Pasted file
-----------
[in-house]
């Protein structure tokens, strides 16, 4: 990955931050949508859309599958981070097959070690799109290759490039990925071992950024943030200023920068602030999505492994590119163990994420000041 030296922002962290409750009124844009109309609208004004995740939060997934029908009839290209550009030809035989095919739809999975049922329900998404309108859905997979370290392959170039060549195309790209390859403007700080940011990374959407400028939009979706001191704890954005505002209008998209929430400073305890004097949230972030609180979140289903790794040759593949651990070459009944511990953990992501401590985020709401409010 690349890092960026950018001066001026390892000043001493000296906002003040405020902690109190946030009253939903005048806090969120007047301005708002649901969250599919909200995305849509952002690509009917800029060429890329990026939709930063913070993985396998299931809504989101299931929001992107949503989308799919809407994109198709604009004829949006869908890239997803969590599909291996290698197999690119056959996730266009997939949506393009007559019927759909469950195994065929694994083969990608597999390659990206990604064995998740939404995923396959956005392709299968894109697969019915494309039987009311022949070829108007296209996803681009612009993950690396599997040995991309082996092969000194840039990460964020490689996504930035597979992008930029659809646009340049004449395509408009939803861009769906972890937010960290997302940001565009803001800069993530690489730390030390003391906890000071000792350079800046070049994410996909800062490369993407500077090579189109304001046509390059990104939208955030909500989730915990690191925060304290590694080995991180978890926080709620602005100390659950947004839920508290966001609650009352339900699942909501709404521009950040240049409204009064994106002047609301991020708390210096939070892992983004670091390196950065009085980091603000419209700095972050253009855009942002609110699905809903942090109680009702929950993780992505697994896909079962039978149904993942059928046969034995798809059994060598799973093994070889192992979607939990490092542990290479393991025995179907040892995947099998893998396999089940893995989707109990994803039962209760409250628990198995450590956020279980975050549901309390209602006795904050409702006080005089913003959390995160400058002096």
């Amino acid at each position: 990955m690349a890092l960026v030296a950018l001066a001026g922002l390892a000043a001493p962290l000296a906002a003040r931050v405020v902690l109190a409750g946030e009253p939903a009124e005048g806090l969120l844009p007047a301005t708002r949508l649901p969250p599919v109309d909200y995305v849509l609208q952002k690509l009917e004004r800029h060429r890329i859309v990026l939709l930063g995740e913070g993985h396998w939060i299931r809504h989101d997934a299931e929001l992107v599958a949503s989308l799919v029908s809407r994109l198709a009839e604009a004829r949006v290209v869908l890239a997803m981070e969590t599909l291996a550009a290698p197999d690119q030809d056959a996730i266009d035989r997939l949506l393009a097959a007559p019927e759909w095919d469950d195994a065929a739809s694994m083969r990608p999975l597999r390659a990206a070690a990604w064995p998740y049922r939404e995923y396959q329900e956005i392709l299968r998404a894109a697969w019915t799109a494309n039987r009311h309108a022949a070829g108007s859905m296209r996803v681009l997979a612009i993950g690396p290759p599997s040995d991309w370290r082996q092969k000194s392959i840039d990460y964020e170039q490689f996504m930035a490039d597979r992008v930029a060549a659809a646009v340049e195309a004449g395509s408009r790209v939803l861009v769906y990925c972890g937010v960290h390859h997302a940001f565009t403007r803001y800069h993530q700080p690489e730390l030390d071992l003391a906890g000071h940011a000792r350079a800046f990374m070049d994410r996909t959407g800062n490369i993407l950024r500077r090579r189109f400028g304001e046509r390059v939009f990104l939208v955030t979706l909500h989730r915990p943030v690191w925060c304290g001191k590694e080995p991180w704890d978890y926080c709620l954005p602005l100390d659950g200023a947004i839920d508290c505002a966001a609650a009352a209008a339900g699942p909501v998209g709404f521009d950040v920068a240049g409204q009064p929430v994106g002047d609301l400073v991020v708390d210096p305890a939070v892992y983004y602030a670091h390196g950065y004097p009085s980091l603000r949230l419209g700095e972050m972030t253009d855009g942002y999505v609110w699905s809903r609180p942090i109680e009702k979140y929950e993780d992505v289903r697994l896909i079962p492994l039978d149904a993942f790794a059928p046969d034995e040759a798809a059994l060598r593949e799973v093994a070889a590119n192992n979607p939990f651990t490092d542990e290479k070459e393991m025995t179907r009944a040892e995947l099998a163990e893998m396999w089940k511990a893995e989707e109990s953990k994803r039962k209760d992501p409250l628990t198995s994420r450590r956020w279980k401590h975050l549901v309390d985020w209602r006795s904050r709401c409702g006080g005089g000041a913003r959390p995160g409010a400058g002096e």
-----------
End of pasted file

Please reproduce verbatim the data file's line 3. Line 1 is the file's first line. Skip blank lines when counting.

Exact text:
């Amino acid at each position: 990955m690349a890092l960026v030296a950018l001066a001026g922002l390892a000043a001493p962290l000296a906002a003040r931050v405020v902690l109190a409750g946030e009253p939903a009124e005048g806090l969120l844009p007047a301005t708002r949508l649901p969250p599919v109309d909200y995305v849509l609208q952002k690509l009917e004004r800029h060429r890329i859309v990026l939709l930063g995740e913070g993985h396998w939060i299931r809504h989101d997934a299931e929001l992107v599958a949503s989308l799919v029908s809407r994109l198709a009839e604009a004829r949006v290209v869908l890239a997803m981070e969590t599909l291996a550009a290698p197999d690119q030809d056959a996730i266009d035989r997939l949506l393009a097959a007559p019927e759909w095919d469950d195994a065929a739809s694994m083969r990608p999975l597999r390659a990206a070690a990604w064995p998740y049922r939404e995923y396959q329900e956005i392709l299968r998404a894109a697969w019915t799109a494309n039987r009311h309108a022949a070829g108007s859905m296209r996803v681009l997979a612009i993950g690396p290759p599997s040995d991309w370290r082996q092969k000194s392959i840039d990460y964020e170039q490689f996504m930035a490039d597979r992008v930029a060549a659809a646009v340049e195309a004449g395509s408009r790209v939803l861009v769906y990925c972890g937010v960290h390859h997302a940001f565009t403007r803001y800069h993530q700080p690489e730390l030390d071992l003391a906890g000071h940011a000792r350079a800046f990374m070049d994410r996909t959407g800062n490369i993407l950024r500077r090579r189109f400028g304001e046509r390059v939009f990104l939208v955030t979706l909500h989730r915990p943030v690191w925060c304290g001191k590694e080995p991180w704890d978890y926080c709620l954005p602005l100390d659950g200023a947004i839920d508290c505002a966001a609650a009352a209008a339900g699942p909501v998209g709404f521009d950040v920068a240049g409204q009064p929430v994106g002047d609301l400073v991020v708390d210096p305890a939070v892992y983004y602030a670091h390196g950065y004097p009085s980091l603000r949230l419209g700095e972050m972030t253009d855009g942002y999505v609110w699905s809903r609180p942090i109680e009702k979140y929950e993780d992505v289903r697994l896909i079962p492994l039978d149904a993942f790794a059928p046969d034995e040759a798809a059994l060598r593949e799973v093994a070889a590119n192992n979607p939990f651990t490092d542990e290479k070459e393991m025995t179907r009944a040892e995947l099998a163990e893998m396999w089940k511990a893995e989707e109990s953990k994803r039962k209760d992501p409250l628990t198995s994420r450590r956020w279980k401590h975050l549901v309390d985020w209602r006795s904050r709401c409702g006080g005089g000041a913003r959390p995160g409010a400058g002096e």